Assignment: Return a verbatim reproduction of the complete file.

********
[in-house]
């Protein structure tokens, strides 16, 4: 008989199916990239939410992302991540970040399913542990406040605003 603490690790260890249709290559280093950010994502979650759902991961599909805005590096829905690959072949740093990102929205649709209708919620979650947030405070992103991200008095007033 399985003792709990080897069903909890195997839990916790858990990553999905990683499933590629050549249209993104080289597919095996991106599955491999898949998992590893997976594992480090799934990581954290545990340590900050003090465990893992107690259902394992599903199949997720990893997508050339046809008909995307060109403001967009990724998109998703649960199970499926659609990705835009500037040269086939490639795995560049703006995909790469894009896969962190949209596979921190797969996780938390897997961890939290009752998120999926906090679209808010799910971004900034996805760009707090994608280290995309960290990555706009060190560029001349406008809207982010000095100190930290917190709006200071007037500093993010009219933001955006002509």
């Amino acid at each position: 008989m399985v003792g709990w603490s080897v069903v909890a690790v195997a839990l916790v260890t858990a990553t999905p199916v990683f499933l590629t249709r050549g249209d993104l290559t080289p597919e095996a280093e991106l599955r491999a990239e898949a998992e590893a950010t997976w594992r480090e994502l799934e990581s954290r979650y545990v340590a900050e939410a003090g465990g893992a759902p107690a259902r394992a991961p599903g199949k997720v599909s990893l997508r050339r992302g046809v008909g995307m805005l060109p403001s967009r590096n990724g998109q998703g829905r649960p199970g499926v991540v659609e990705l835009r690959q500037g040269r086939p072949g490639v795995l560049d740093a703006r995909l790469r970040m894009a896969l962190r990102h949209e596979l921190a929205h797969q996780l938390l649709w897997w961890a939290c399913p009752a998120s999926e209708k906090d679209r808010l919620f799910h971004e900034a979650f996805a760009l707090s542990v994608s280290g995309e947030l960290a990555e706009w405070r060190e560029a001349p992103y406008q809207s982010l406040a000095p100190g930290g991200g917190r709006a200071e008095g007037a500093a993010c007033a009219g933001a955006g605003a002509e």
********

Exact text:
[in-house]
């Protein structure tokens, strides 16, 4: 008989199916990239939410992302991540970040399913542990406040605003 603490690790260890249709290559280093950010994502979650759902991961599909805005590096829905690959072949740093990102929205649709209708919620979650947030405070992103991200008095007033 399985003792709990080897069903909890195997839990916790858990990553999905990683499933590629050549249209993104080289597919095996991106599955491999898949998992590893997976594992480090799934990581954290545990340590900050003090465990893992107690259902394992599903199949997720990893997508050339046809008909995307060109403001967009990724998109998703649960199970499926659609990705835009500037040269086939490639795995560049703006995909790469894009896969962190949209596979921190797969996780938390897997961890939290009752998120999926906090679209808010799910971004900034996805760009707090994608280290995309960290990555706009060190560029001349406008809207982010000095100190930290917190709006200071007037500093993010009219933001955006002509």
């Amino acid at each position: 008989m399985v003792g709990w603490s080897v069903v909890a690790v195997a839990l916790v260890t858990a990553t999905p199916v990683f499933l590629t249709r050549g249209d993104l290559t080289p597919e095996a280093e991106l599955r491999a990239e898949a998992e590893a950010t997976w594992r480090e994502l799934e990581s954290r979650y545990v340590a900050e939410a003090g465990g893992a759902p107690a259902r394992a991961p599903g199949k997720v599909s990893l997508r050339r992302g046809v008909g995307m805005l060109p403001s967009r590096n990724g998109q998703g829905r649960p199970g499926v991540v659609e990705l835009r690959q500037g040269r086939p072949g490639v795995l560049d740093a703006r995909l790469r970040m894009a896969l962190r990102h949209e596979l921190a929205h797969q996780l938390l649709w897997w961890a939290c399913p009752a998120s999926e209708k906090d679209r808010l919620f799910h971004e900034a979650f996805a760009l707090s542990v994608s280290g995309e947030l960290a990555e706009w405070r060190e560029a001349p992103y406008q809207s982010l406040a000095p100190g930290g991200g917190r709006a200071e008095g007037a500093a993010c007033a009219g933001a955006g605003a002509e």